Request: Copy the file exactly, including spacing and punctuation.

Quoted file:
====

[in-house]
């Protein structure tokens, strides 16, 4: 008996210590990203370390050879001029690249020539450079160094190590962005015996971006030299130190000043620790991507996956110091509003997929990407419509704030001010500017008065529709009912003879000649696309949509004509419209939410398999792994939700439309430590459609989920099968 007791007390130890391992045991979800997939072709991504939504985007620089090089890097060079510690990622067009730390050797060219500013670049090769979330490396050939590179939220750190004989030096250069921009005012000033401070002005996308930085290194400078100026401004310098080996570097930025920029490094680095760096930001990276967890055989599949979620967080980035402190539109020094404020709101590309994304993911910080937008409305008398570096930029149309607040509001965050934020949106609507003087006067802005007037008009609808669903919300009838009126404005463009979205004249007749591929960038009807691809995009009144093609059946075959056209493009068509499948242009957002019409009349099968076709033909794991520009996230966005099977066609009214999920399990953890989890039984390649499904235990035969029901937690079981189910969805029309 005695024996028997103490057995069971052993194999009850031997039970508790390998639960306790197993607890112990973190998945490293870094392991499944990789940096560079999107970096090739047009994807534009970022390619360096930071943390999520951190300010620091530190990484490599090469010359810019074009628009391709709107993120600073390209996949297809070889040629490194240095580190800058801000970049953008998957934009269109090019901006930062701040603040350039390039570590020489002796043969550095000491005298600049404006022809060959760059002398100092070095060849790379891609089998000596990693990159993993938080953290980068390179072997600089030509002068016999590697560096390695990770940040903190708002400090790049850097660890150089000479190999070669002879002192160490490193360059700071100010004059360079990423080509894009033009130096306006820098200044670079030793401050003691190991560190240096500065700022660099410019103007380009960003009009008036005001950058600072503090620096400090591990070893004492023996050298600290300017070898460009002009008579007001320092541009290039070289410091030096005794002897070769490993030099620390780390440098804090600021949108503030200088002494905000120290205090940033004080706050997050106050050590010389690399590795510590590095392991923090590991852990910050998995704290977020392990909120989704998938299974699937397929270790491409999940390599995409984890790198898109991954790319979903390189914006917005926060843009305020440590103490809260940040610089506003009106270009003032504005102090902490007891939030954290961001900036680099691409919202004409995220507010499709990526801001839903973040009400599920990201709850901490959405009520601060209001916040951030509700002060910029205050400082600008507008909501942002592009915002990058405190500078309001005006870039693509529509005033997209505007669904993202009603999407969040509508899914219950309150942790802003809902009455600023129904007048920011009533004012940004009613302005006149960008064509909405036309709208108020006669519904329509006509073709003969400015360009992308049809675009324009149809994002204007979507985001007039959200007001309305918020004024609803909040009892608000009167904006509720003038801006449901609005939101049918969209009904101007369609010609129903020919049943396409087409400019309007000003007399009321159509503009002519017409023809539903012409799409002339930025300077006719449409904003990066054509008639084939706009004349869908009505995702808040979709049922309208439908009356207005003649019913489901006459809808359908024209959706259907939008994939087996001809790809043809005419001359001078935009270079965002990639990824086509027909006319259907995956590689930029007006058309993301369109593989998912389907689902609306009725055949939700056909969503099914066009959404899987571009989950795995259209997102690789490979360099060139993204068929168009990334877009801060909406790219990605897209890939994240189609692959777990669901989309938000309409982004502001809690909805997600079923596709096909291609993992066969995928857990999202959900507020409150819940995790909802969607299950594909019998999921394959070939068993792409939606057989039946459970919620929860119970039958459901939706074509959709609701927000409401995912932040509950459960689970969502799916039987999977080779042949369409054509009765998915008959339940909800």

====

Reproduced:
[in-house]
């Protein structure tokens, strides 16, 4: 008996210590990203370390050879001029690249020539450079160094190590962005015996971006030299130190000043620790991507996956110091509003997929990407419509704030001010500017008065529709009912003879000649696309949509004509419209939410398999792994939700439309430590459609989920099968 007791007390130890391992045991979800997939072709991504939504985007620089090089890097060079510690990622067009730390050797060219500013670049090769979330490396050939590179939220750190004989030096250069921009005012000033401070002005996308930085290194400078100026401004310098080996570097930025920029490094680095760096930001990276967890055989599949979620967080980035402190539109020094404020709101590309994304993911910080937008409305008398570096930029149309607040509001965050934020949106609507003087006067802005007037008009609808669903919300009838009126404005463009979205004249007749591929960038009807691809995009009144093609059946075959056209493009068509499948242009957002019409009349099968076709033909794991520009996230966005099977066609009214999920399990953890989890039984390649499904235990035969029901937690079981189910969805029309 005695024996028997103490057995069971052993194999009850031997039970508790390998639960306790197993607890112990973190998945490293870094392991499944990789940096560079999107970096090739047009994807534009970022390619360096930071943390999520951190300010620091530190990484490599090469010359810019074009628009391709709107993120600073390209996949297809070889040629490194240095580190800058801000970049953008998957934009269109090019901006930062701040603040350039390039570590020489002796043969550095000491005298600049404006022809060959760059002398100092070095060849790379891609089998000596990693990159993993938080953290980068390179072997600089030509002068016999590697560096390695990770940040903190708002400090790049850097660890150089000479190999070669002879002192160490490193360059700071100010004059360079990423080509894009033009130096306006820098200044670079030793401050003691190991560190240096500065700022660099410019103007380009960003009009008036005001950058600072503090620096400090591990070893004492023996050298600290300017070898460009002009008579007001320092541009290039070289410091030096005794002897070769490993030099620390780390440098804090600021949108503030200088002494905000120290205090940033004080706050997050106050050590010389690399590795510590590095392991923090590991852990910050998995704290977020392990909120989704998938299974699937397929270790491409999940390599995409984890790198898109991954790319979903390189914006917005926060843009305020440590103490809260940040610089506003009106270009003032504005102090902490007891939030954290961001900036680099691409919202004409995220507010499709990526801001839903973040009400599920990201709850901490959405009520601060209001916040951030509700002060910029205050400082600008507008909501942002592009915002990058405190500078309001005006870039693509529509005033997209505007669904993202009603999407969040509508899914219950309150942790802003809902009455600023129904007048920011009533004012940004009613302005006149960008064509909405036309709208108020006669519904329509006509073709003969400015360009992308049809675009324009149809994002204007979507985001007039959200007001309305918020004024609803909040009892608000009167904006509720003038801006449901609005939101049918969209009904101007369609010609129903020919049943396409087409400019309007000003007399009321159509503009002519017409023809539903012409799409002339930025300077006719449409904003990066054509008639084939706009004349869908009505995702808040979709049922309208439908009356207005003649019913489901006459809808359908024209959706259907939008994939087996001809790809043809005419001359001078935009270079965002990639990824086509027909006319259907995956590689930029007006058309993301369109593989998912389907689902609306009725055949939700056909969503099914066009959404899987571009989950795995259209997102690789490979360099060139993204068929168009990334877009801060909406790219990605897209890939994240189609692959777990669901989309938000309409982004502001809690909805997600079923596709096909291609993992066969995928857990999202959900507020409150819940995790909802969607299950594909019998999921394959070939068993792409939606057989039946459970919620929860119970039958459901939706074509959709609701927000409401995912932040509950459960689970969502799916039987999977080779042949369409054509009765998915008959339940909800």